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503 E. Grace St. March 21, 1918.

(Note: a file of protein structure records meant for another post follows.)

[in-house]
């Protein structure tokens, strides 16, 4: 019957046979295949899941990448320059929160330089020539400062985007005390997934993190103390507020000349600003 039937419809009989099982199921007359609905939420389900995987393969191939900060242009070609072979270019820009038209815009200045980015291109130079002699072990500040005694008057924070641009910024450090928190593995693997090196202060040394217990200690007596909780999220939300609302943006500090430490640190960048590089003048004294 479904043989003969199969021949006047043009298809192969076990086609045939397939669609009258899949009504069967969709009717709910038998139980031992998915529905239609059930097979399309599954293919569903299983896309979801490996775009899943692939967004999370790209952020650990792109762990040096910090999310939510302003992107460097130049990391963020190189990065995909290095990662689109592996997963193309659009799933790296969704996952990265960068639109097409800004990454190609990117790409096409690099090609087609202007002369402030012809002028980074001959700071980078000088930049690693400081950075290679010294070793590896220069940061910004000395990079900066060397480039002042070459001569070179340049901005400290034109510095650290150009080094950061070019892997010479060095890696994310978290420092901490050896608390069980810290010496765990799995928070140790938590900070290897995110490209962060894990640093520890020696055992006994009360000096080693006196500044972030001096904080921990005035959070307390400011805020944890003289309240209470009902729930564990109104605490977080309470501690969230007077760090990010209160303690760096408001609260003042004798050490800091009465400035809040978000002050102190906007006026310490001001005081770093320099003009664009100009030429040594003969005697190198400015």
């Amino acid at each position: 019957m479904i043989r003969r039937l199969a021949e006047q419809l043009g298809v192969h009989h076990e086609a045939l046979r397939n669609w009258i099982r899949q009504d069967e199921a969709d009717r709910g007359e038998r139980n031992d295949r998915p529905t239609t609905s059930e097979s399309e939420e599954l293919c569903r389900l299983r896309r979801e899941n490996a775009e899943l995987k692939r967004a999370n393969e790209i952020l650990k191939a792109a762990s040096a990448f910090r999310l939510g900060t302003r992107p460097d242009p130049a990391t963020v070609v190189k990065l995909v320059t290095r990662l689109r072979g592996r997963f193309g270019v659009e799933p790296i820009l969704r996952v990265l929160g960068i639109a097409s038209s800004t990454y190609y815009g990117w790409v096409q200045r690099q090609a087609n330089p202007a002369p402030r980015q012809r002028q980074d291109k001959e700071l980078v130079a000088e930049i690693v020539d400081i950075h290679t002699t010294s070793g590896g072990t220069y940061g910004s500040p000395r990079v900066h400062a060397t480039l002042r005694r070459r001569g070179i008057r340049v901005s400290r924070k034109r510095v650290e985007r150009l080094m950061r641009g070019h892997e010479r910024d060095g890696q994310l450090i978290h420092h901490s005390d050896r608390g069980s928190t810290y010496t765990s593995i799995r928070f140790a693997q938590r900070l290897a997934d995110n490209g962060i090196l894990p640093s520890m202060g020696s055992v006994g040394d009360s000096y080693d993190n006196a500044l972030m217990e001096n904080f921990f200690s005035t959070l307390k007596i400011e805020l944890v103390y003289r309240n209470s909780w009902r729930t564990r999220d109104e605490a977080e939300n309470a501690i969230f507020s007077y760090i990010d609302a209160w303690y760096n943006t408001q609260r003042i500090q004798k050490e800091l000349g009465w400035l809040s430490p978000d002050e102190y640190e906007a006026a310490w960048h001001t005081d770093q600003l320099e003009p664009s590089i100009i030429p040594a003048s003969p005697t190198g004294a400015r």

Mr. John L. Livers, Charlottesville, Va. My dear Mr. Livers: You have, of course, received a copy of a circular letter which we have sent to all those interested in our College movement. I should not, however, be willing to see this last campaign come to a close without expressing in some personal way, both for myself and for the Woman's Committee, our thanks to you for all that you have done to make our work possible and to bring to it such success as has been ours this year. I am enclosing you a copy of a letter mailed yesterday to Dr. Alderman, which explains itself. Anything that you can do to help put in motion suggestions therein made, we shall be grateful for. I somehow feel that when the Governor is through with this Legislature and can give himself to real consideration of the matter of women at the University, we shall have some support from him. Certainly I hope so. I was very much encouraged by Mr. Dillard's temper and general attitude. Keep our mutual friend, Dr. Dillard, in touch with him, and we shall, I believe, get good results. The bill would certainly have passed could it have been brought to a vote on Friday of the week of adjournment of the Legislature. I am satisfied that some trade was made between the opponents of our bill and certain of the Dry men in the Legislature where the Dry bill had a very narrow majority to prevent our bill coming to a vote and to bring theirs up out of order. Certainly, the opponents were afraid our bill would pass if brought to a vote, and were completely taken off their feet by the large majority which the bill received in the Senate. It is a little discouraging to have to go on working, but such is the history of all reforms. Thanks to you, we have come within about $50 of meeting the expense of this campaign. I feel now we must just reform the lines, collect